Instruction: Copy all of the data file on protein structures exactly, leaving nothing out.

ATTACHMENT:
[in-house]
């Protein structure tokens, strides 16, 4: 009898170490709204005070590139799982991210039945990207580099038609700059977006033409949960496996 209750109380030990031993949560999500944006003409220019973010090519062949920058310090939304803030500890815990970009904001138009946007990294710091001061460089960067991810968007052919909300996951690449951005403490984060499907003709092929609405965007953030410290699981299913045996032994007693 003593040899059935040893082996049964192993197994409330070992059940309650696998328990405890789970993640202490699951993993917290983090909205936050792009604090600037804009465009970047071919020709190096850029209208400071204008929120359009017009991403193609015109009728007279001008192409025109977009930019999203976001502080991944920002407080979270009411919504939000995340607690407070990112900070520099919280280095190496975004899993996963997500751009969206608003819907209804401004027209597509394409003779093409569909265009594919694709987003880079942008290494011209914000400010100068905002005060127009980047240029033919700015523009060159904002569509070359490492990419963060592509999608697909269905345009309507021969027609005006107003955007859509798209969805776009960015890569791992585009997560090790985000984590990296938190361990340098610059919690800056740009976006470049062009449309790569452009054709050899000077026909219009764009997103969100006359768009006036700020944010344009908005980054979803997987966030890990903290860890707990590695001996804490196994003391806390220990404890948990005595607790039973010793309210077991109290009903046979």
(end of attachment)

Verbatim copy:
[in-house]
């Protein structure tokens, strides 16, 4: 009898170490709204005070590139799982991210039945990207580099038609700059977006033409949960496996 209750109380030990031993949560999500944006003409220019973010090519062949920058310090939304803030500890815990970009904001138009946007990294710091001061460089960067991810968007052919909300996951690449951005403490984060499907003709092929609405965007953030410290699981299913045996032994007693 003593040899059935040893082996049964192993197994409330070992059940309650696998328990405890789970993640202490699951993993917290983090909205936050792009604090600037804009465009970047071919020709190096850029209208400071204008929120359009017009991403193609015109009728007279001008192409025109977009930019999203976001502080991944920002407080979270009411919504939000995340607690407070990112900070520099919280280095190496975004899993996963997500751009969206608003819907209804401004027209597509394409003779093409569909265009594919694709987003880079942008290494011209914000400010100068905002005060127009980047240029033919700015523009060159904002569509070359490492990419963060592509999608697909269905345009309507021969027609005006107003955007859509798209969805776009960015890569791992585009997560090790985000984590990296938190361990340098610059919690800056740009976006470049062009449309790569452009054709050899000077026909219009764009997103969100006359768009006036700020944010344009908005980054979803997987966030890990903290860890707990590695001996804490196994003391806390220990404890948990005595607790039973010793309210077991109290009903046979």